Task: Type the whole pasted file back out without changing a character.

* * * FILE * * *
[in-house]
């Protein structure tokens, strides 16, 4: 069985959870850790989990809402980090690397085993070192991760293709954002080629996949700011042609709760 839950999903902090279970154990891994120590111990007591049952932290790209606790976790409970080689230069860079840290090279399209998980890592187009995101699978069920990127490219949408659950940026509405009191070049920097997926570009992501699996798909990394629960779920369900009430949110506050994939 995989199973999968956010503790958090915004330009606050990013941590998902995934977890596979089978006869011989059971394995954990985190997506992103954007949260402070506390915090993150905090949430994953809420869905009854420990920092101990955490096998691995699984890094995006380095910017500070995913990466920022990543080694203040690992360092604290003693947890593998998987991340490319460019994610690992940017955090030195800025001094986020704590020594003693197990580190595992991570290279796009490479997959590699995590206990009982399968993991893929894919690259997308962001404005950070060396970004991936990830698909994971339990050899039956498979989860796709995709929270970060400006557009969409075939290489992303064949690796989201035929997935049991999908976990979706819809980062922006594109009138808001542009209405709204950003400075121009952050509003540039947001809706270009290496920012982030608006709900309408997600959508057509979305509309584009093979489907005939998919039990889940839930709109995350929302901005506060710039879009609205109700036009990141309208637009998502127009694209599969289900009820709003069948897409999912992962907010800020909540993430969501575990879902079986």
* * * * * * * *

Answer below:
[in-house]
């Protein structure tokens, strides 16, 4: 069985959870850790989990809402980090690397085993070192991760293709954002080629996949700011042609709760 839950999903902090279970154990891994120590111990007591049952932290790209606790976790409970080689230069860079840290090279399209998980890592187009995101699978069920990127490219949408659950940026509405009191070049920097997926570009992501699996798909990394629960779920369900009430949110506050994939 995989199973999968956010503790958090915004330009606050990013941590998902995934977890596979089978006869011989059971394995954990985190997506992103954007949260402070506390915090993150905090949430994953809420869905009854420990920092101990955490096998691995699984890094995006380095910017500070995913990466920022990543080694203040690992360092604290003693947890593998998987991340490319460019994610690992940017955090030195800025001094986020704590020594003693197990580190595992991570290279796009490479997959590699995590206990009982399968993991893929894919690259997308962001404005950070060396970004991936990830698909994971339990050899039956498979989860796709995709929270970060400006557009969409075939290489992303064949690796989201035929997935049991999908976990979706819809980062922006594109009138808001542009209405709204950003400075121009952050509003540039947001809706270009290496920012982030608006709900309408997600959508057509979305509309584009093979489907005939998919039990889940839930709109995350929302901005506060710039879009609205109700036009990141309208637009998502127009694209599969289900009820709003069948897409999912992962907010800020909540993430969501575990879902079986």